SEIS or EIS - Which Funding Option Is Better for Your Business?

The UK government supports start-ups through SEIS and EIS schemes, which incentivise investors by offering them various tax reliefs for investing in your business. If both SEIS and EIS serve more or less the same purpose, how do you know which one to choose? 


So, your start-up is finally up and running; you’ve even managed to hire a handful of talented professionals, but you need more fuel to power up the engine. That’s where SEIS comes in. But how can you make the most of it?

With little to no financial history to rely on, convincing investors that your idea is worth their support is tricky. When approaching investors, you must have a clear go-to-market strategy and a well-thought-out scalability plan supported by an expert team. Luckily, the UK government supports start-ups like yours through SEIS and EIS schemes, which incentivise investors by offering them various tax reliefs for investing in your business.  

If both SEIS and EIS serve more or less the same purpose, how do you know which one to choose? No, you can’t just randomly go with any of them. Here are some key differences to keep in mind when applying for one scheme or the other. 

The meaning behind the acronyms

SEIS = Seed Enterprise Investment Scheme  

EIS = Enterprise Investment Scheme

While the seed enterprise investment scheme is tailored to early-stage start-ups and smaller businesses, the enterprise investment scheme is suited for companies that have already reached a certain development stage and need more fuel to upscale. One rule that applies to both plans is that investors must not have any connection or affiliation to your business, and the investment must have a purely commercial intent, not tax relief.

SEIS vs EIS: Key differences

As a rule, SEIS targets companies with less than two years of trading history and 25 employees. Individual investors, not businesses, can invest up to £100,000 per tax year in a SEIS business. Generally, SEIS start-ups can accept up to £150,000 in funding in a year.

In contrast, an EIS company can absorb up to £1 million from both corporate and individual investors, and between £5 million and a maximum of £12 million in total funding in a single fiscal exercise, have a trading history of up seven years and a team of at least 250 employees.

Notably, knowledge-intensive companies (KICs) benefit from a different regime under EIS than other companies. They can receive more funding - up to £10 million per tax year and £20 million in total EIS funding, as they invest significantly in research and development.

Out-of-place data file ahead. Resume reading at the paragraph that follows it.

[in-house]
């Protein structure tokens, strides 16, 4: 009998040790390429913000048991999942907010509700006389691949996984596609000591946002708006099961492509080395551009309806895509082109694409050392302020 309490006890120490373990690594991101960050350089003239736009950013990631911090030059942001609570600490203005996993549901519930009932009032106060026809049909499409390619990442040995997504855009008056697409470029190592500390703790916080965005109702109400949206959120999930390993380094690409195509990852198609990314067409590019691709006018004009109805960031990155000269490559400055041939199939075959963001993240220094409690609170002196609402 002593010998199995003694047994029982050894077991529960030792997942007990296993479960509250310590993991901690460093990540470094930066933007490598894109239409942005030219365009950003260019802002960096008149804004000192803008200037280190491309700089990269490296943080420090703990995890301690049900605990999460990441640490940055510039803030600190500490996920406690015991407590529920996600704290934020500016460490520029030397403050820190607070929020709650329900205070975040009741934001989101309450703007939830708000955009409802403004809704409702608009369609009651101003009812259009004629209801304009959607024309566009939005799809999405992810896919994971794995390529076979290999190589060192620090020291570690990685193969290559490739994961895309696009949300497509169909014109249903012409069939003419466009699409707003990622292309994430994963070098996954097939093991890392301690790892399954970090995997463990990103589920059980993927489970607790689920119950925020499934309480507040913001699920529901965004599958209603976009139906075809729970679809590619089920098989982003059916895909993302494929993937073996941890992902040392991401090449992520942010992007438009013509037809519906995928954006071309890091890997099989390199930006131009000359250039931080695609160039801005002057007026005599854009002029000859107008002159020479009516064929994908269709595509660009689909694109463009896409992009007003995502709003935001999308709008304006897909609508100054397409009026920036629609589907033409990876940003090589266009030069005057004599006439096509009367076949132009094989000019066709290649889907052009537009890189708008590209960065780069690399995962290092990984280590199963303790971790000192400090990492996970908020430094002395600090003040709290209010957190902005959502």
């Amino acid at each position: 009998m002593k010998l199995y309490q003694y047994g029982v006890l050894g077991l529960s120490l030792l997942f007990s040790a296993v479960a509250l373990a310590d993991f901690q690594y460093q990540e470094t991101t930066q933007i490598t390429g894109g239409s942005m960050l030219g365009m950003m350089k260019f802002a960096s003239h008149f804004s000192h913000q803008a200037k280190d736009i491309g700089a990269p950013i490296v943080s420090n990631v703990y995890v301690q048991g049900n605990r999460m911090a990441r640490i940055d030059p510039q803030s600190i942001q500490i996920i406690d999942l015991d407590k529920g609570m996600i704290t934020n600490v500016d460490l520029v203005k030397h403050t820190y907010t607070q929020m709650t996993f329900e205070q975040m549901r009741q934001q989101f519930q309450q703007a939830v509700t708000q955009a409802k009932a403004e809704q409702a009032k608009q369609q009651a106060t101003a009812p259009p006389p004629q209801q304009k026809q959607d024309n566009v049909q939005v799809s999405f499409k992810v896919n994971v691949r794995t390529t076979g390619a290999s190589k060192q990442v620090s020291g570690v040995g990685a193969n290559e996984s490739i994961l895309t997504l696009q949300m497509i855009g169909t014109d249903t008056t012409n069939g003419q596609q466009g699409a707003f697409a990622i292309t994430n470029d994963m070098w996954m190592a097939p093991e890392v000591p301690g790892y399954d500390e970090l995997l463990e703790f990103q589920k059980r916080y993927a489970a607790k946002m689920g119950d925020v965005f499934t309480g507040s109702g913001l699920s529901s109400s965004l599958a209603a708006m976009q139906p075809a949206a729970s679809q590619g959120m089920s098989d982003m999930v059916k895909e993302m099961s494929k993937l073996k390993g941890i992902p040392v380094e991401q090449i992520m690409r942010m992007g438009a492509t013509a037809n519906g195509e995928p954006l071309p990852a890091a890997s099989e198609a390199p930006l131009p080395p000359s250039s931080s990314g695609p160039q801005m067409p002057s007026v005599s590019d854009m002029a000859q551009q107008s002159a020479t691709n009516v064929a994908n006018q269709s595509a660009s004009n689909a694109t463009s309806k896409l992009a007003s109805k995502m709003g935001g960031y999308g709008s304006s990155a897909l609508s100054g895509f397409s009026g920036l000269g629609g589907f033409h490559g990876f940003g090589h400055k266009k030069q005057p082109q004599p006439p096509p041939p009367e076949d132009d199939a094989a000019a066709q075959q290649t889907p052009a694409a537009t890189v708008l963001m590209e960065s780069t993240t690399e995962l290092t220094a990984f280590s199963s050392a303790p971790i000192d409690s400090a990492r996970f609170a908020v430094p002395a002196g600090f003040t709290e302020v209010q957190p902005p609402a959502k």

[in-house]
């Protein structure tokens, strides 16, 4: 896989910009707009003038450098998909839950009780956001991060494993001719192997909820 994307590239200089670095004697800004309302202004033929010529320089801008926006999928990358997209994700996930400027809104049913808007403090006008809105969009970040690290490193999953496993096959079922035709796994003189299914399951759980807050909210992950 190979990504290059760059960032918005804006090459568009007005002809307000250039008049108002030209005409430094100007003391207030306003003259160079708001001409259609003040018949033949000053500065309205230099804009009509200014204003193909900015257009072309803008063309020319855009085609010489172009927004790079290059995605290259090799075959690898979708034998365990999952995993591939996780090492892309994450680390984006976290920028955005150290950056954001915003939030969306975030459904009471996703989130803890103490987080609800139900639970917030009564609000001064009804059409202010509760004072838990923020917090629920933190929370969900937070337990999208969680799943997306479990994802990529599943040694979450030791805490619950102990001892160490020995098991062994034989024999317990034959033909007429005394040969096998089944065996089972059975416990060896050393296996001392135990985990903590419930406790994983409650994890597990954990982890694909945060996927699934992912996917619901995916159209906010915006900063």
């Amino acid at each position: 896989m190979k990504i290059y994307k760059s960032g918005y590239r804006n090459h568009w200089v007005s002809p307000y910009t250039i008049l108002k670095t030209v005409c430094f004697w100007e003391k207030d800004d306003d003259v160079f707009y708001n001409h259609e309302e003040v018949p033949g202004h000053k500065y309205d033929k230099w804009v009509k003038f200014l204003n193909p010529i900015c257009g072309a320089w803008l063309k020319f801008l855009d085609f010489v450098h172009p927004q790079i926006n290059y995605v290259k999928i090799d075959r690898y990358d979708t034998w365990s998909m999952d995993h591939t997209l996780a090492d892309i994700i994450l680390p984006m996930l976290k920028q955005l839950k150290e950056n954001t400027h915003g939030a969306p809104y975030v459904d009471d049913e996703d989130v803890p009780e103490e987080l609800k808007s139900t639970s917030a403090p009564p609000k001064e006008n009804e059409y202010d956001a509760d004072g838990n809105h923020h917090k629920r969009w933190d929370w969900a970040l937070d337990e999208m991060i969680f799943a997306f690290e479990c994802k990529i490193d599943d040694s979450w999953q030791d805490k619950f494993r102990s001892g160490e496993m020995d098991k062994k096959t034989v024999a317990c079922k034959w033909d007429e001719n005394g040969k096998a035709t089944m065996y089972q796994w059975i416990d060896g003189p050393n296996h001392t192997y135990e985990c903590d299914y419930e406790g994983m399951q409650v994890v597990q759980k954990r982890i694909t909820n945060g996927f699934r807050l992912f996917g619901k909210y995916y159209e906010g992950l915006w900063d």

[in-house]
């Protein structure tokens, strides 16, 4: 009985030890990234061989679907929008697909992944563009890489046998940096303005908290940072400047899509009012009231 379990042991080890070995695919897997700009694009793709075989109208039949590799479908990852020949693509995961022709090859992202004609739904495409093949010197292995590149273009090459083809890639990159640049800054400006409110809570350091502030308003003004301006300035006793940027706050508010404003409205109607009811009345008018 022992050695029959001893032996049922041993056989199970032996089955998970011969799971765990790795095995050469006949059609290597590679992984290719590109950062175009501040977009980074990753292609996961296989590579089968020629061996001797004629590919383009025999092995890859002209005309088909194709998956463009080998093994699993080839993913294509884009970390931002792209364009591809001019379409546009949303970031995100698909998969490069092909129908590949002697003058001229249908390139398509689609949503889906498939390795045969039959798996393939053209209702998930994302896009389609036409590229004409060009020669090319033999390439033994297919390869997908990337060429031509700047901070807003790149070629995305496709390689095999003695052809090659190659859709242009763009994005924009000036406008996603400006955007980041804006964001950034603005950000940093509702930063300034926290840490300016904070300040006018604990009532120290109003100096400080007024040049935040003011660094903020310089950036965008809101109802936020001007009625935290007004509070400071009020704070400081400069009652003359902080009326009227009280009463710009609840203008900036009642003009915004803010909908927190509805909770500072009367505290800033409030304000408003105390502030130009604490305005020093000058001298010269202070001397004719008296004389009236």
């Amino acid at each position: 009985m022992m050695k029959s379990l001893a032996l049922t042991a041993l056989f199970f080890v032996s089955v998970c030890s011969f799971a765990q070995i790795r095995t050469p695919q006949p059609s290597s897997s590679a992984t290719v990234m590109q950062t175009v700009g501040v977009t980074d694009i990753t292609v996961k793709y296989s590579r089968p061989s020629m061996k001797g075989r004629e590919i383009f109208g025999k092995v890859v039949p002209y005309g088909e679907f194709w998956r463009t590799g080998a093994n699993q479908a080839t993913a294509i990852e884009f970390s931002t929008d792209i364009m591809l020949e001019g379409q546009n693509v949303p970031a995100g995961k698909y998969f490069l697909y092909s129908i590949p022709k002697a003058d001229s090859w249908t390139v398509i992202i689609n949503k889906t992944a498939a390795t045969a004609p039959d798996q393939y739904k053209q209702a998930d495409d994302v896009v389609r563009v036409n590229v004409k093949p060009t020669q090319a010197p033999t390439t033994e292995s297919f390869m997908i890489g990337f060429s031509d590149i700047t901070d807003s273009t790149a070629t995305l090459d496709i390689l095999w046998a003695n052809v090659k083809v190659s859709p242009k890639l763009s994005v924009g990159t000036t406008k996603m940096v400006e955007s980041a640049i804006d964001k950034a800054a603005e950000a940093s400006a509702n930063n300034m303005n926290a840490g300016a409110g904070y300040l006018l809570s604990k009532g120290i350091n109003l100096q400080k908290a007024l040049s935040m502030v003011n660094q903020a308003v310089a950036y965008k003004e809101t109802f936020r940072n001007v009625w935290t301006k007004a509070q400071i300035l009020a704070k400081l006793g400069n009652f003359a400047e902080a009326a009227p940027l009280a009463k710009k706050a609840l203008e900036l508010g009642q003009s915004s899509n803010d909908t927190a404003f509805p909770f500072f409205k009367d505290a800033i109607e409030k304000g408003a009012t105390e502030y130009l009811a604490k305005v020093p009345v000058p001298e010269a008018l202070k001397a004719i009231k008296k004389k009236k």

How can you use SEIS funds?

Now that we’ve established a clear distinction between EIS and SEIS, it’s time to move on to the next step - how you can use the SEIS funds.

With SEIS, you must spend the funds you gathered within three years of the event. These funds should be used to finance the following:

  • A qualifying trade 
  • Preparations for a qualifying trade
  • Research and development leading to a qualifying trade.

SEIS investments can only buy shares in a 90% subsidiary that uses the funds to support a qualifying business activity. 

What is a qualifying trade under SEIS?

While most business activities fit the definition of a qualifying trade under SEIS, some do not. These “excluded activities” are defined by the HMRC as follows:

  • Land dealings or investing in commodities, futures, shares, securities or other financial instruments
  • Banking, insurance, money lending, debt factoring, hire-purchase financing and other financial undertakings
  • Trading in goods, other than an ordinary dealing in goods, retail trade or distribution of the same
  • Leasing or letting assets on hire, except ship chartering
  • Royalties or licence fees (however, if these fees derive from utilising an intangible asset created by the company, earning licence fees or royalties is not considered an excluded activity).
  • Legal advice and accountancy services
  • Property development
  • Farming, market gardening, holding, managing or occupying woodlands, forestry and timber production
  • Shipbuilding
  • Coal & steel production
  • Hotel management or managing property comparable to a hotel or similar establishments
  • Operation or management of nursing homes, residential care homes and the like
  • Generation, production and exporting of electricity which will generate a Feed Tariff, unless produced by hydropower or unless performed by a community interest company, a cooperative society, a community benefit society or a Northern Irish industrial and provident society
  • Providing services to another person whose trading activities qualify as “excluded activities”, and the person controlling those trading activities is also managing the company providing said services.

*Note: This list of excluded activities has been extracted and reproduced from the HMRC website.

Ready to step into the business world? Remember, we’re here to answer any questions that you may have.